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I want to compete a lot this year, and for my first competition of the year I decided to do the no-gi at Grappling Industries in London. This is the first time that Grappling Industries has come to the UK, so it was quite exciting.

One good thing about Grappling Industries is that they don't use IBJJF weight categories. They have an u105lb category for no-gi, which is a fair bit lighter than what I usually end up competing at. I was excited to get a match close to my weight!

I went down the night before, stayed not far from the venue, and then went to compete. It turned out that the venue was right next to the ruin of Grenfell Tower. It was weird being there and seeing the memorial and the shell of the building. I posted about that on Instagram at the time. I was in London, not far from Kensington, the night of the fire and it brought some memories flooding back.

There's some spoken word poetry posted on the wall of the barriers around the tower, that calls it the Black Tower of London. It's strange walking through Kensington and seeing all the memorials and photos posted in windows and on fences in the area. To the rest of England, Grenfell is just a distant memory, but it's still raw and real to these people. They lost friends and family. They live with that reality every day. Honestly, it made 'being at a BJJ tournament' feel like small stuff.

I was the only person from Origin competing at Grappling Industries, but Wesley from Lone Star had made the journey as well, and had competed in the gi tournament the day before. He stuck around to corner me for the no-gi, and it was a big help.

I had one opponent, and we ended up doing best 2/3. I won both matches with a simple takedown>pass>mount strategy. The first one I won on points. My opponent was stubborn and refused to give anything up. My plan had been to get the back, but she refused to let me and kept fighting all the way through, actually escaping mount and getting some offence of her own in towards the end.

The second match I repeated the same strategy, and tried for a wristlock that Wesley had suggested, but there wasn't quite enough time for me to practice it in the break between matches, so I went for an ezekiel instead, and got the tap. I haven't had a good record in no-gi so it felt nice to get the win!

I'm hoping to do BJJ 24/7 Manchester in February, and potentially one more. Then the Adult National Championships in March. After that I'll probably rest in April, and then get ready for the British Open in May. I've got a lot to work on!

This year, I'm planning to compete as much as I possibly can; finances and health allowing.

So far, my plans are:

January 13 - Grappling Industries in London, No-Gi
February 17 - BJJ 24/7
March 3 - Elite BJJ Events Adult Nationals Gi
March 31 - Southend Open (Sub Only)

If I can make all of those, that will be almost as many tournaments in the first quarter of the year as I managed in the whole of last year, and since they're planned ahead it should hopefully work out!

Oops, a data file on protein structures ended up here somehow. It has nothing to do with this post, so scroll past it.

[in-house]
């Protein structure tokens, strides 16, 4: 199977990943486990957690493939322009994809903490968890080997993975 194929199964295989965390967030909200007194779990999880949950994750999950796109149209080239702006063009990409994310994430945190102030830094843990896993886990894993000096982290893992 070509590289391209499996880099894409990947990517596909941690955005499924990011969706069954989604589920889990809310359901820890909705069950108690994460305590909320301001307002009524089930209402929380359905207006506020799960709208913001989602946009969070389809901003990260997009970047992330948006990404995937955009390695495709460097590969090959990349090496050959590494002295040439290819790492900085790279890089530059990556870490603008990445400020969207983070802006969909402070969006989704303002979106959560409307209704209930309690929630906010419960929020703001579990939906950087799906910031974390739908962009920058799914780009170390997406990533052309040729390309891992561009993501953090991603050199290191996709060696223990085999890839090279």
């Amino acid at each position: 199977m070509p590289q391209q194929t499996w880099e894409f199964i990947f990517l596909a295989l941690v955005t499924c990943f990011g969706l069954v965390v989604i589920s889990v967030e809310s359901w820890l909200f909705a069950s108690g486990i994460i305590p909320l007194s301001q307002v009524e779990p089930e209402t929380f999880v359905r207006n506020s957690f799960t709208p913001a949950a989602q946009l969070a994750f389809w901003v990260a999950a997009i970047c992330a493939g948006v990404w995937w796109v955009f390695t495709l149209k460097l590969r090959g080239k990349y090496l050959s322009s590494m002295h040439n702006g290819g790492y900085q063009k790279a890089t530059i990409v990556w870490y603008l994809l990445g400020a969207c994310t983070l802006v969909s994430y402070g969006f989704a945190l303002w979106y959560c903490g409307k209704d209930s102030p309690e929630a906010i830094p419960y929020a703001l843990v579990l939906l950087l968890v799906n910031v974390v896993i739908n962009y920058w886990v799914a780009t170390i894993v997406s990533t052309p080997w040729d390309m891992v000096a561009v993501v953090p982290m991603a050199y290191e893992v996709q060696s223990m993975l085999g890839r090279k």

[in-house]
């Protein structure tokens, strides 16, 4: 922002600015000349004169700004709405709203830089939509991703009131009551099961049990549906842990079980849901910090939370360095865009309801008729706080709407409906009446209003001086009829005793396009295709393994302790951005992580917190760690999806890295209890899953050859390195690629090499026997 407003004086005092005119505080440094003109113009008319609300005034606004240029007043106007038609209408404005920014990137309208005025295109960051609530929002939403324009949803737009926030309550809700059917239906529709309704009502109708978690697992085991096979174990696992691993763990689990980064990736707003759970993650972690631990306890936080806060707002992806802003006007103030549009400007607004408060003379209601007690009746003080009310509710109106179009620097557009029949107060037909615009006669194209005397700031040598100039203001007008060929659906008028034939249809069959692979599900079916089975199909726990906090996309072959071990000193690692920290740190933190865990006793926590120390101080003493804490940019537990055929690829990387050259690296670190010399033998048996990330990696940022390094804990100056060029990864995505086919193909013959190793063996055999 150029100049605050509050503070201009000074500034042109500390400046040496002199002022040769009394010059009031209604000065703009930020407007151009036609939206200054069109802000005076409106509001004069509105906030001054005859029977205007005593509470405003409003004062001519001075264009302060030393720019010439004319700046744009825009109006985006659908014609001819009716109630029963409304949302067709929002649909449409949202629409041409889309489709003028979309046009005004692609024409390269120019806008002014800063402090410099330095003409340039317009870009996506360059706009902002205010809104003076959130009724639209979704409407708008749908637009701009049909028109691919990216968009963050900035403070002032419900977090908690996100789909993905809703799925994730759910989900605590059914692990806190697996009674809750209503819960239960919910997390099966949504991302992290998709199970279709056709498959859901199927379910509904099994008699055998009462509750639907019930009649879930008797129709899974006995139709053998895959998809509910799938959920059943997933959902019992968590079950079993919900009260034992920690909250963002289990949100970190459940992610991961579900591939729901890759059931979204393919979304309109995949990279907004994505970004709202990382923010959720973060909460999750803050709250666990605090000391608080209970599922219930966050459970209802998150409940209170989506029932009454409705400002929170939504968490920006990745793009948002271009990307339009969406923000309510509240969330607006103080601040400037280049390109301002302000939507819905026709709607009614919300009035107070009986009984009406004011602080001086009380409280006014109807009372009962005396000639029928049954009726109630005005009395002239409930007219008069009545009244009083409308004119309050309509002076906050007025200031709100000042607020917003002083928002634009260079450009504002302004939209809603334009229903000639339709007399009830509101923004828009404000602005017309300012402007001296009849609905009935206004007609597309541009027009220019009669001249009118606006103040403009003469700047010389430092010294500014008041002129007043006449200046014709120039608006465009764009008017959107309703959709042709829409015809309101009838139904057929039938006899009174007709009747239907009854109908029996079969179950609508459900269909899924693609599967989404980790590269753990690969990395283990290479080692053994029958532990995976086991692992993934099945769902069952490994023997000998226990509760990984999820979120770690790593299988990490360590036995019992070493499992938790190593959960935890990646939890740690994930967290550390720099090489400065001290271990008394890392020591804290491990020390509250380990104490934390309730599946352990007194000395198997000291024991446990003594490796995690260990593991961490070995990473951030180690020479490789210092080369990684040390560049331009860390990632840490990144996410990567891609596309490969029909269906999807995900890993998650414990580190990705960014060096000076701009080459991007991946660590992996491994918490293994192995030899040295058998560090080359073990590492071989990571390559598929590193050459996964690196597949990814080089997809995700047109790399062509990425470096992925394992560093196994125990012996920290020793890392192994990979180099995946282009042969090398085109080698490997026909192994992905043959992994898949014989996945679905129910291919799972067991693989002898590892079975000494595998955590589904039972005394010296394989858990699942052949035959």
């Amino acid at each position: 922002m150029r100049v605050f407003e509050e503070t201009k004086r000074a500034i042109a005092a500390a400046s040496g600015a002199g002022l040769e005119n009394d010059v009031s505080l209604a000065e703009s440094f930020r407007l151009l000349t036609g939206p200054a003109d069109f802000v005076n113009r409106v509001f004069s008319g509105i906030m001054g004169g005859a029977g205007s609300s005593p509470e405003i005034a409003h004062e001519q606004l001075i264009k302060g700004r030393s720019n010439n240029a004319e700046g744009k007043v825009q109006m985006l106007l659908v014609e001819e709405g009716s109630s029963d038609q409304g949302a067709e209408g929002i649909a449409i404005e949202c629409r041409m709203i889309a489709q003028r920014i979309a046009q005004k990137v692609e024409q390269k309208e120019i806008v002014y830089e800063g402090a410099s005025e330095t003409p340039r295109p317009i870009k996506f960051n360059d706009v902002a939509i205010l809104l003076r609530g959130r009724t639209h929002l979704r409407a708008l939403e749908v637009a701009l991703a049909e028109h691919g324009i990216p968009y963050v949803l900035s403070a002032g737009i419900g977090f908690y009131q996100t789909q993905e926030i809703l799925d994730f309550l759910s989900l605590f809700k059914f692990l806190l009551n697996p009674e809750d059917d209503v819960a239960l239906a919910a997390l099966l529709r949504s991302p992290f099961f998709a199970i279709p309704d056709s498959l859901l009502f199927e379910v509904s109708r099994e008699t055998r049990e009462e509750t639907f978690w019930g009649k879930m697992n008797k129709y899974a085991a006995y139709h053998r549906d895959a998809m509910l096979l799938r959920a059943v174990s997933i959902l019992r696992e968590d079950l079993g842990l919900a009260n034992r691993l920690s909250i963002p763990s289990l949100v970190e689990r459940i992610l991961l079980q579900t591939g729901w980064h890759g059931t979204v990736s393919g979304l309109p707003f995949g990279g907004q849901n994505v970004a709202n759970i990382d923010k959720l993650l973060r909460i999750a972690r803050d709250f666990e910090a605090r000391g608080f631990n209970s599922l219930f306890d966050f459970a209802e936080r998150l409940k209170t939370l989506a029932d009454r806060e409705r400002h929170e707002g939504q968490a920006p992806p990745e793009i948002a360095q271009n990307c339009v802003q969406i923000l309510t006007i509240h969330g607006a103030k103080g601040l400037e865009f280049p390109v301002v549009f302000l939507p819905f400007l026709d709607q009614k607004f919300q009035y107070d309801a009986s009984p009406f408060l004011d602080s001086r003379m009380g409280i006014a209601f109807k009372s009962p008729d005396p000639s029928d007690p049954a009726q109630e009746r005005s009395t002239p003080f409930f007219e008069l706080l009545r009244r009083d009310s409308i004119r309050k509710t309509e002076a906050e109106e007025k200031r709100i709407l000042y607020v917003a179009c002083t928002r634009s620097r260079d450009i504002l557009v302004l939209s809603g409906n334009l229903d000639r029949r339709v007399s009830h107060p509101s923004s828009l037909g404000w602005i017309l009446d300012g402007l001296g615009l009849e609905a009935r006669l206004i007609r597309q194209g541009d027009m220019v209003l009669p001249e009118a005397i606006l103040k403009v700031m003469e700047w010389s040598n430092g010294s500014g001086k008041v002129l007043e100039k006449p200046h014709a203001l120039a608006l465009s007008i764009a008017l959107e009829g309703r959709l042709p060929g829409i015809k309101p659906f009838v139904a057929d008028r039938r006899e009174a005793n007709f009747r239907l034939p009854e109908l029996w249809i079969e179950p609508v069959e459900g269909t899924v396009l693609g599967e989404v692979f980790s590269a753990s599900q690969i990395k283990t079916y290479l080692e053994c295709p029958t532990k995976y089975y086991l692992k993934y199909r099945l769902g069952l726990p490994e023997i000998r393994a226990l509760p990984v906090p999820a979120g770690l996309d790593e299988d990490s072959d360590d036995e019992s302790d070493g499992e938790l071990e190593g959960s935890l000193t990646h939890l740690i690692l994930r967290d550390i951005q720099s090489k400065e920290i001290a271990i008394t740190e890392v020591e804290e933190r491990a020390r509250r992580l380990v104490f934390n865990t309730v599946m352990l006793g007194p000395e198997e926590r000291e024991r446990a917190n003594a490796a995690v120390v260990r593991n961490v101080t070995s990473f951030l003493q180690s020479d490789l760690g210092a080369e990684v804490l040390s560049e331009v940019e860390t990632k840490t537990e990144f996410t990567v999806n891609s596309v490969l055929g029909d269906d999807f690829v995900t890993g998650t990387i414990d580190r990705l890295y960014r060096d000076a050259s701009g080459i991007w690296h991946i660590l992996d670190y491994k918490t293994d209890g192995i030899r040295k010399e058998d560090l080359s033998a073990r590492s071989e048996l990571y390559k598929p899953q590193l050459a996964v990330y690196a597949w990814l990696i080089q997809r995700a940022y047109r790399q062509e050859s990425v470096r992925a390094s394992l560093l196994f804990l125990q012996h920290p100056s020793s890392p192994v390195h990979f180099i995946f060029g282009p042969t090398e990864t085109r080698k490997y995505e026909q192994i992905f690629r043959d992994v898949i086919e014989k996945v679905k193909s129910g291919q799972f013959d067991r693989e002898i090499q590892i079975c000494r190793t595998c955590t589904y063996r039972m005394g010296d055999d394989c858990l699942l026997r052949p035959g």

I'm aiming to do Hereford adult and masters as well, and the Surrey Open, and hopefully one of the All Stars events as well later in the year.

Everything is booked for January now. I'm really looking forward to seeing what Grappling Industries events are like. I've heard nothing but good things about them from people in the USA, and they were very responsive when I contacted them with a scheduling question, so that's promising.

There are four no-gi classes between now and the London tournament. That's not long enough to make any changes to my game, so I'll just be getting a couple of hard sessions in then relaxing for a few days. It will come around fast.

Ingress is an AR/geolocation based game made by Niantic. It was the game before Pokemon Go, and the Pokestop and gym database is actually taken from the Ingress portal database. The games are fairly different in terms of exactly HOW they are played (there are no creatures to catch in Ingress, instead, the game is divided into two sides which compete for control of the portals in the game, and link portals together to create fields, which then 'control' areas). I play both games, but personally I think Ingress is more fun.

I started playing Ingress several years ago, but never really took it seriously because for the longest time I had a Windows Phone, and it's not that easy to play Ingress on a tablet. So, I didn't really level up all that far, and I quit the game before it had badges. I changed over to Android recently and went back to Ingress. A lot has changed!

One of the biggest changes is that to level up past level 8 you need badges as well as experience points. To earn the different levels of badges you need to put in a LOT of of time hacking portals, creating links and fields, recharging resonators and doing other in-game tasks. I started looking at some of the badges that were 'quick wins' so that I could rack up enough gold badges to continue leveling.